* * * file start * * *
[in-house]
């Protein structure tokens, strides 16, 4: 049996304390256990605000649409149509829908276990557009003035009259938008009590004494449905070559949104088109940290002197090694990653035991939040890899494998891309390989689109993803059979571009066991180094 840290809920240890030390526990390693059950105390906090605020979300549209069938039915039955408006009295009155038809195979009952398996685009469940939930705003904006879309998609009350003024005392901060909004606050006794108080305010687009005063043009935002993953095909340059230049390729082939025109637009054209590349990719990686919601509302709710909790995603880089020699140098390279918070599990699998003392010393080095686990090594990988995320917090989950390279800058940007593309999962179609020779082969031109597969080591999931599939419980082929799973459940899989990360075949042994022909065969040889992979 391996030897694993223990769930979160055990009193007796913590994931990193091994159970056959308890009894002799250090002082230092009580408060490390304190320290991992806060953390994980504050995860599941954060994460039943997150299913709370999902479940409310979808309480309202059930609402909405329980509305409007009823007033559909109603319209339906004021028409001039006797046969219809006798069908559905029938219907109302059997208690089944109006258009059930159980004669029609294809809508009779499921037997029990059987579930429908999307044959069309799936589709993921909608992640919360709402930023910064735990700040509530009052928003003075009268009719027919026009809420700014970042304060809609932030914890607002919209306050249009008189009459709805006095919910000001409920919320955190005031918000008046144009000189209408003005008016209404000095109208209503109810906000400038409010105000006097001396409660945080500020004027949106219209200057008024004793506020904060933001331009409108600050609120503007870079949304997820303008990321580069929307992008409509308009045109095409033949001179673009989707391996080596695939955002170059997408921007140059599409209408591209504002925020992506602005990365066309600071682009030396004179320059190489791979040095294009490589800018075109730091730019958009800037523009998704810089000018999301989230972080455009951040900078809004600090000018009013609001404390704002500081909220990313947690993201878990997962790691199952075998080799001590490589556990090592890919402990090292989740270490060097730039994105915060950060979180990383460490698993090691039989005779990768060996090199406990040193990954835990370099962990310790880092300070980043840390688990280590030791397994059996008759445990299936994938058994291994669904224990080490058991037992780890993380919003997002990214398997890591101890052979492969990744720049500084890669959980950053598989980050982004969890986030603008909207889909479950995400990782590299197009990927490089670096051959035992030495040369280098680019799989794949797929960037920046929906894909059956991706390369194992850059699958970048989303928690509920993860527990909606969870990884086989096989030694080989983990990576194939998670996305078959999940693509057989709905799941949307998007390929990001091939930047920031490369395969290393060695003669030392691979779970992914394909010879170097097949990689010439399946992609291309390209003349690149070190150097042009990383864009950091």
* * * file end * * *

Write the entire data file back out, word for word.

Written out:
[in-house]
């Protein structure tokens, strides 16, 4: 049996304390256990605000649409149509829908276990557009003035009259938008009590004494449905070559949104088109940290002197090694990653035991939040890899494998891309390989689109993803059979571009066991180094 840290809920240890030390526990390693059950105390906090605020979300549209069938039915039955408006009295009155038809195979009952398996685009469940939930705003904006879309998609009350003024005392901060909004606050006794108080305010687009005063043009935002993953095909340059230049390729082939025109637009054209590349990719990686919601509302709710909790995603880089020699140098390279918070599990699998003392010393080095686990090594990988995320917090989950390279800058940007593309999962179609020779082969031109597969080591999931599939419980082929799973459940899989990360075949042994022909065969040889992979 391996030897694993223990769930979160055990009193007796913590994931990193091994159970056959308890009894002799250090002082230092009580408060490390304190320290991992806060953390994980504050995860599941954060994460039943997150299913709370999902479940409310979808309480309202059930609402909405329980509305409007009823007033559909109603319209339906004021028409001039006797046969219809006798069908559905029938219907109302059997208690089944109006258009059930159980004669029609294809809508009779499921037997029990059987579930429908999307044959069309799936589709993921909608992640919360709402930023910064735990700040509530009052928003003075009268009719027919026009809420700014970042304060809609932030914890607002919209306050249009008189009459709805006095919910000001409920919320955190005031918000008046144009000189209408003005008016209404000095109208209503109810906000400038409010105000006097001396409660945080500020004027949106219209200057008024004793506020904060933001331009409108600050609120503007870079949304997820303008990321580069929307992008409509308009045109095409033949001179673009989707391996080596695939955002170059997408921007140059599409209408591209504002925020992506602005990365066309600071682009030396004179320059190489791979040095294009490589800018075109730091730019958009800037523009998704810089000018999301989230972080455009951040900078809004600090000018009013609001404390704002500081909220990313947690993201878990997962790691199952075998080799001590490589556990090592890919402990090292989740270490060097730039994105915060950060979180990383460490698993090691039989005779990768060996090199406990040193990954835990370099962990310790880092300070980043840390688990280590030791397994059996008759445990299936994938058994291994669904224990080490058991037992780890993380919003997002990214398997890591101890052979492969990744720049500084890669959980950053598989980050982004969890986030603008909207889909479950995400990782590299197009990927490089670096051959035992030495040369280098680019799989794949797929960037920046929906894909059956991706390369194992850059699958970048989303928690509920993860527990909606969870990884086989096989030694080989983990990576194939998670996305078959999940693509057989709905799941949307998007390929990001091939930047920031490369395969290393060695003669030392691979779970992914394909010879170097097949990689010439399946992609291309390209003349690149070190150097042009990383864009950091």